- Lock-Up: Recipients can agree to lock up their tokens for a particular amount of time. Similar to staking, they can be eligible to receive greater awards if they are willing to lock up their tokens for longer.
Great care needs to be taken with these methodologies since imposing restrictions can greatly reduce the perceived value of the locked-up portion of the grant. According to Gauntlet’s research, the implied discount associated with locked tokens is not compensated by a meaningful increase in long-term token holding behavior (see here).
A second area where the treasury management process can be improved relates to the quality of execution. When ARB is exchanged for other tokens, either by the DAO or by grant recipients, execution relates to maximizing the amount of value realized per unit of ARB. We also consider some ways to improve execution and thus enhance the efficiency of treasury spending:
- Own the Execution: If the belief is that ARB will be sold for ETH or a stablecoin, then it could benefit Arbitrum to manage that execution itself and to instead offer payouts in ETH or a stablecoin. This would require a governance vote, but a large block of ARB could be sold in an OTC transaction to a private investor or via an algorithm (e.g., TWAP through CoWswap, an order on Milkman, or an auction on UniswapX). The challenge here is that a vote is needed on execution parameters for every trade. Given that it can take several weeks for a governance proposal to be approved, it is important to be able to do the execution onchain in a transparent and market-aware way.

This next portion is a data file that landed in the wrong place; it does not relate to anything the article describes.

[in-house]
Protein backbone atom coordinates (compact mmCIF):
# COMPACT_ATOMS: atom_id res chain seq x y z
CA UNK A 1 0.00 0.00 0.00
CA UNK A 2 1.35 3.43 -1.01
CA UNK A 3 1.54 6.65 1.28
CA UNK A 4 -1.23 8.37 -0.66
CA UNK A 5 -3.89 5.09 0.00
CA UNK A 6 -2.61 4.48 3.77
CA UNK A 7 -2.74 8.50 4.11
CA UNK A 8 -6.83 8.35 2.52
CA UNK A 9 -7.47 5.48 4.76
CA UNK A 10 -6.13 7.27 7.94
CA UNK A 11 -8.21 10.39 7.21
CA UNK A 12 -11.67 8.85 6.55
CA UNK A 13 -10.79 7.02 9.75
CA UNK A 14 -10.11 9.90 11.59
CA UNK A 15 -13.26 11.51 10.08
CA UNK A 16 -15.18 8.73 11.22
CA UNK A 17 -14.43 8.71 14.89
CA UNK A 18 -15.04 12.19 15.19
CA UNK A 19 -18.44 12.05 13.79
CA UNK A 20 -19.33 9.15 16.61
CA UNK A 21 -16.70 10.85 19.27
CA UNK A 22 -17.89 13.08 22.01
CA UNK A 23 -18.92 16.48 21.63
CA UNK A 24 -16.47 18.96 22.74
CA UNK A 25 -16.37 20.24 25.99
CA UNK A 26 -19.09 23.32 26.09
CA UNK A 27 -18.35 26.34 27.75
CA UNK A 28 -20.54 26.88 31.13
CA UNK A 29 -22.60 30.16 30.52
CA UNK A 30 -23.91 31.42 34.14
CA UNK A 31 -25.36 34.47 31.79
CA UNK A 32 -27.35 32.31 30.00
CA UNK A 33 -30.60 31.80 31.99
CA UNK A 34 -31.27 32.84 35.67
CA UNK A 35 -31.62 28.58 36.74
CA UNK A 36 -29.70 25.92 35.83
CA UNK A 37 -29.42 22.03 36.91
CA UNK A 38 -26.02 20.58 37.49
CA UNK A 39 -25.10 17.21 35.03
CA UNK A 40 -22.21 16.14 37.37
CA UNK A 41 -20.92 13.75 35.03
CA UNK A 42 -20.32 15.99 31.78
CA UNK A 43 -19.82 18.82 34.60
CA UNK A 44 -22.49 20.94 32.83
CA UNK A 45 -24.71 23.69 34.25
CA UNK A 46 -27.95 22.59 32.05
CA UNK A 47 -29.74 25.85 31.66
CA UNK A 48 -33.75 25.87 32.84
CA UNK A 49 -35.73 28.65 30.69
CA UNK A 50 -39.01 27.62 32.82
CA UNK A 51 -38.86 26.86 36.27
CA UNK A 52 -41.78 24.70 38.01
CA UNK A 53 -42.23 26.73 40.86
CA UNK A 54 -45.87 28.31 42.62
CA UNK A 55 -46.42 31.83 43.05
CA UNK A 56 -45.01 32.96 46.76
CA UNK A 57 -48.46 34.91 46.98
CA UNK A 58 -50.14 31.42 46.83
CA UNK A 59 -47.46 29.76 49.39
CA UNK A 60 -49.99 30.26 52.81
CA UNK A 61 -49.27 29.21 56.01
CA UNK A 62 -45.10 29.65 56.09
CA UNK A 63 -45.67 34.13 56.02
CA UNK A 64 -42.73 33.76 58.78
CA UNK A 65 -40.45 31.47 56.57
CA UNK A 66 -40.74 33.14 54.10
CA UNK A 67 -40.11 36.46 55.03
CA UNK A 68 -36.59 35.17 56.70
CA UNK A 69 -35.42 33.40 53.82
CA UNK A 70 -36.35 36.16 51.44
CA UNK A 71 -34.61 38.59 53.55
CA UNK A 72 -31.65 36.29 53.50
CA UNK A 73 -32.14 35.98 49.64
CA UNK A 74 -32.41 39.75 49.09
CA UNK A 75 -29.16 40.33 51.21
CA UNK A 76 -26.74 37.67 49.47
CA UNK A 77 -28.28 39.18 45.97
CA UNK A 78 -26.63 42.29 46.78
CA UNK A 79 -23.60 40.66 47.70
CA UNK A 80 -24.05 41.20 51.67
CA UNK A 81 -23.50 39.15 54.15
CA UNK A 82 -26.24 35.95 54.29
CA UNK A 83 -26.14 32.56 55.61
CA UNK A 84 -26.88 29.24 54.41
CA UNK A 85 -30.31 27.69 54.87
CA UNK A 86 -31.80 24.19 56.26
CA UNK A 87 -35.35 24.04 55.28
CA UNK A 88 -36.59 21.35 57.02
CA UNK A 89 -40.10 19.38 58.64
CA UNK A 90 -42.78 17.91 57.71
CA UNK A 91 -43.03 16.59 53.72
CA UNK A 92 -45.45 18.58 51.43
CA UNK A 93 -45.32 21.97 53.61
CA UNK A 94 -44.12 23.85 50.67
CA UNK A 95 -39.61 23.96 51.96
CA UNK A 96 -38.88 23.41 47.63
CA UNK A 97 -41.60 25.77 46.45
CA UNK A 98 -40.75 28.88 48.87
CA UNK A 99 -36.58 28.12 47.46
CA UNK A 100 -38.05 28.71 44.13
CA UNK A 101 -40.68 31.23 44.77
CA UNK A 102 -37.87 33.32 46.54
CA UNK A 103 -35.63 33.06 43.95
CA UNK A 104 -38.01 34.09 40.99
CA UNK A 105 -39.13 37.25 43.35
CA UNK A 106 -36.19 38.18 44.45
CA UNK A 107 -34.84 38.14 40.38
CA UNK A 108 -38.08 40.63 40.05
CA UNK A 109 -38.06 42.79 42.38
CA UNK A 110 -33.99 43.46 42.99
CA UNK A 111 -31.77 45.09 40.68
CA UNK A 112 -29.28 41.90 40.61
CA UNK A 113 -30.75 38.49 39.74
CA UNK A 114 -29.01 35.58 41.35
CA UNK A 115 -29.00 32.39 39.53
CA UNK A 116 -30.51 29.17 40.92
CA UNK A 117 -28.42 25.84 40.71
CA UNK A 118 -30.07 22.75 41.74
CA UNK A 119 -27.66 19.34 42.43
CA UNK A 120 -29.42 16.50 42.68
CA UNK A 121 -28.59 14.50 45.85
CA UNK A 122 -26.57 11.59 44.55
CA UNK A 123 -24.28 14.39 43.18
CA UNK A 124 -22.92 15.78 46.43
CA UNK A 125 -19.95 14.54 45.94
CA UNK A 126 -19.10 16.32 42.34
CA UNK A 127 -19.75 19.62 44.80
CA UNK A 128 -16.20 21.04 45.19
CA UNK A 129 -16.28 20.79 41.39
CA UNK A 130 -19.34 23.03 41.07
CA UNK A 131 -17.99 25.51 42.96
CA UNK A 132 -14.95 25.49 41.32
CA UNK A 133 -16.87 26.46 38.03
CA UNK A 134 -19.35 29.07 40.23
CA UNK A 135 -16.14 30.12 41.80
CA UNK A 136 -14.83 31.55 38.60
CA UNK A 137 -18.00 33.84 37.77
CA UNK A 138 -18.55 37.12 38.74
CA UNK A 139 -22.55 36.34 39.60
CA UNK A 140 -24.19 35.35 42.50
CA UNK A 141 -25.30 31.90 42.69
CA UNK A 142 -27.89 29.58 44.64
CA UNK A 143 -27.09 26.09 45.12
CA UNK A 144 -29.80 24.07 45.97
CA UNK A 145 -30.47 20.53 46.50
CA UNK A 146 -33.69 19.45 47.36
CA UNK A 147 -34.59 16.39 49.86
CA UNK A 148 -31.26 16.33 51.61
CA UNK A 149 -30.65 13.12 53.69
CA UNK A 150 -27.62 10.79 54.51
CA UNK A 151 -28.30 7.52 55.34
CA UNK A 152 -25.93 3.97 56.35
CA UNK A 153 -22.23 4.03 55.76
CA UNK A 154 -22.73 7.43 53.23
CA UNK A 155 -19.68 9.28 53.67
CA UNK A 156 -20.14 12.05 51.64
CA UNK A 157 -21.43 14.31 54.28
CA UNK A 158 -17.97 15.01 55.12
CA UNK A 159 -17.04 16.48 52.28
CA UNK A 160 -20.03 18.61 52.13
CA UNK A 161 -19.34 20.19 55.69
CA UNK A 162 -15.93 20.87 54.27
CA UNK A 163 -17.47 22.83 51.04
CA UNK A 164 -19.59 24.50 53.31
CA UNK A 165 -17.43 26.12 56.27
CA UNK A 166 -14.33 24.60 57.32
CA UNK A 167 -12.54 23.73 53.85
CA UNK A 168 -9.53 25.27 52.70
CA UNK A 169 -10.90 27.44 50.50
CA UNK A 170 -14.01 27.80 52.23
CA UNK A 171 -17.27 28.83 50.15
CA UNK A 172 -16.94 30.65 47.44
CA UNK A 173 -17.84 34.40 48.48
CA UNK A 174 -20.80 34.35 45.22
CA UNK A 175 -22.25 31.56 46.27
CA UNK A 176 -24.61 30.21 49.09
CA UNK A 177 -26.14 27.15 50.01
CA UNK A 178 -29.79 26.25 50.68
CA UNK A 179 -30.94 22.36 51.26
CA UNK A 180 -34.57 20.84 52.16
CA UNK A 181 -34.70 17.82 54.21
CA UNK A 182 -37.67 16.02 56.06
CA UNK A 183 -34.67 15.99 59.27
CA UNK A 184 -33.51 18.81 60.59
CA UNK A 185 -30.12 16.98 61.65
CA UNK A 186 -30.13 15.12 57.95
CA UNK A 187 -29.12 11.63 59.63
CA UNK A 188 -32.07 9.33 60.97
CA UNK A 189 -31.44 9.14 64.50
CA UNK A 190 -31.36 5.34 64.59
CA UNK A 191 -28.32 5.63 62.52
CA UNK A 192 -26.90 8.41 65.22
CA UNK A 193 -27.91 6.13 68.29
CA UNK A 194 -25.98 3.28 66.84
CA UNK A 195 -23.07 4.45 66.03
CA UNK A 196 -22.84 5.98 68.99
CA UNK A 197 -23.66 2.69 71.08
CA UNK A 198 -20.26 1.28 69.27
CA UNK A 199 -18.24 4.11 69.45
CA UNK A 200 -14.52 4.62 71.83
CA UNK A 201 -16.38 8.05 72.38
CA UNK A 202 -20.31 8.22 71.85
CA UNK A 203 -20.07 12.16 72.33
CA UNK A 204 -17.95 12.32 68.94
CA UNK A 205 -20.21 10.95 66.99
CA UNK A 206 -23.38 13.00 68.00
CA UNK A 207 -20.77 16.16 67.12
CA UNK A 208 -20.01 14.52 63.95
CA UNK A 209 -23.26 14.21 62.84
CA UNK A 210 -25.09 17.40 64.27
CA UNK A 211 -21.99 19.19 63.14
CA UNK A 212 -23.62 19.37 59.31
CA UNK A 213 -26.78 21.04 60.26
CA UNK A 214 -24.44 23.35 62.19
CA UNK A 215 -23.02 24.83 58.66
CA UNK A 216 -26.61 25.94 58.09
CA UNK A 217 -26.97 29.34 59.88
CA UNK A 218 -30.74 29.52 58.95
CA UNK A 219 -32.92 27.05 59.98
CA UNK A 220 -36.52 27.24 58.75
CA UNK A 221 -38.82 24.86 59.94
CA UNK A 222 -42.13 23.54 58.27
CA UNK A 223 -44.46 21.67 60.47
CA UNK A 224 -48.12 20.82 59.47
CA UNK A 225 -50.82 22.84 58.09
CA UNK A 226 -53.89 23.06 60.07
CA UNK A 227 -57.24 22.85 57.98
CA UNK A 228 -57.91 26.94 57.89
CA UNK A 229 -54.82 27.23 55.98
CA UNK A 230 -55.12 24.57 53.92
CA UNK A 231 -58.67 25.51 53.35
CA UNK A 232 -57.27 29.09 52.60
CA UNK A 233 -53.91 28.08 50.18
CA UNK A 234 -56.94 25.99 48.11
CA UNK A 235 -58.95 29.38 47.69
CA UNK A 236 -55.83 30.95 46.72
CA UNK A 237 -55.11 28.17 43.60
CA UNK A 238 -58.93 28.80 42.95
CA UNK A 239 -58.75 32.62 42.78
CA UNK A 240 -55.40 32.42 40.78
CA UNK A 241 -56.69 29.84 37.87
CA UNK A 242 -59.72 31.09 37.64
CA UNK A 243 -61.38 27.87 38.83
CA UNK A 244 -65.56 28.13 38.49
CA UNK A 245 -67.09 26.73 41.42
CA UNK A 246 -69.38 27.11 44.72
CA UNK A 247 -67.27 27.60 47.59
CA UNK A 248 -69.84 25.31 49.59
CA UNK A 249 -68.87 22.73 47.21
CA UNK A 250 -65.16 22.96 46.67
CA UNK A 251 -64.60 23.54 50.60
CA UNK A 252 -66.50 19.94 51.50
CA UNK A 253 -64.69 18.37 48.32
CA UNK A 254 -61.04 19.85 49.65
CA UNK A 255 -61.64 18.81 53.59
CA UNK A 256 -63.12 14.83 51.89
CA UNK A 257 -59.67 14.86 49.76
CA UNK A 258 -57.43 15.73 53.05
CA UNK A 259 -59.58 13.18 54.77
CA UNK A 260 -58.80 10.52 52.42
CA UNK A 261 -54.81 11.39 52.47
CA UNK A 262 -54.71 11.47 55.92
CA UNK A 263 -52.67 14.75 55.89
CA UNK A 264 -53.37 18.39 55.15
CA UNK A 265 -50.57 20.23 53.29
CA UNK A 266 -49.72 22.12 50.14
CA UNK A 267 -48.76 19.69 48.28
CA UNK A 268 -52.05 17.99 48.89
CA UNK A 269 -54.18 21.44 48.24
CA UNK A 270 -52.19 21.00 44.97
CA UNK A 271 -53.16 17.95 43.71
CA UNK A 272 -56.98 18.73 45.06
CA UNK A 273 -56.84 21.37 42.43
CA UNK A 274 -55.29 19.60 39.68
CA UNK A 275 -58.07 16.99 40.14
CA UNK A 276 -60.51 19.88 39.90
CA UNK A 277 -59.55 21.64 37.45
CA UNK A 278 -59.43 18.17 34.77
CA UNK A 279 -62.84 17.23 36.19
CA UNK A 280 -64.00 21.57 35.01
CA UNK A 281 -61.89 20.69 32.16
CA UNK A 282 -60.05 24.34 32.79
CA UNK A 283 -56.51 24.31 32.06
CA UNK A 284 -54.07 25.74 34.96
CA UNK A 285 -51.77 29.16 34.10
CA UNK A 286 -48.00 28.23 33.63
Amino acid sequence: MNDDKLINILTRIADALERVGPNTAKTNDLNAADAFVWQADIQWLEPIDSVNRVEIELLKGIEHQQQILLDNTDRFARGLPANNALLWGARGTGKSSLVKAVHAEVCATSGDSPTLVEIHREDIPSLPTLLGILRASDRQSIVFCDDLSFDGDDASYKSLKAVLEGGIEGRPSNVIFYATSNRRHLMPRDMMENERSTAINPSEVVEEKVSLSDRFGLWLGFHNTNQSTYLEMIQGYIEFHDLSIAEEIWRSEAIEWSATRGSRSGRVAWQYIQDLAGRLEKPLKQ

- Market Maker Partnerships: Arbitrum could incentivize market makers to provide liquidity both on- and off-chain to stabilize the price during large distribution periods. Market makers specialize in providing on-demand liquidity and being able to unwind accumulated positions at appropriate points in time. As long as there was sufficient liquidity present in the current price range for the duration of a month, a market maker could be rewarded by token incentives.
- Community Engagement: Ensuring that the community understands the best approaches for liquidating their tokens via public communications and marketing campaigns.
- Limit Orders: a market sell order seeks to sell a particular quantity now at the current best available price. A limit sell order, however, seeks to sell a particular quantity at a particular price at some point in the future.
The final class of strategies for minimizing price impact due to token releases is to improve the utility of the token. This is somewhat obvious, and is something that DAOs and organizations are constantly doing. Nevertheless, it is useful to discuss here due to its influence on hold times. In general, if a token has utility, then recipients are more likely to directly use it within the ecosystem or hold onto it than to immediately seek to sell it. Efforts to bolster the token’s utility, demand, and overall market perception can contribute to a more resilient price structure. Here are some potential approaches to consider:
- Staking: If participants can generate yield on $ARB, then they become more likely to stake and less likely to immediately sell. Of course, staking rewards come at a cost and should generate value for the ecosystem in excess of the tokens spent. The implementation of a specific staking program is a strategic mechanism design problem that is outside of the scope of this analysis.
- Public Leaderboard: A public leaderboard can be effective at encouraging behavior. For instance, ranking holders based on how long they’ve held onto their distributions or on overall market impact that their tokens have had on $ARB based on LP and swap activity. This approach has been used with NFTs, but just as easily can apply to ERC-20 token ownership.
- Social Media Recognition: Regularly feature long-term holders on social media platforms or community forums, providing them with recognition and status within the community.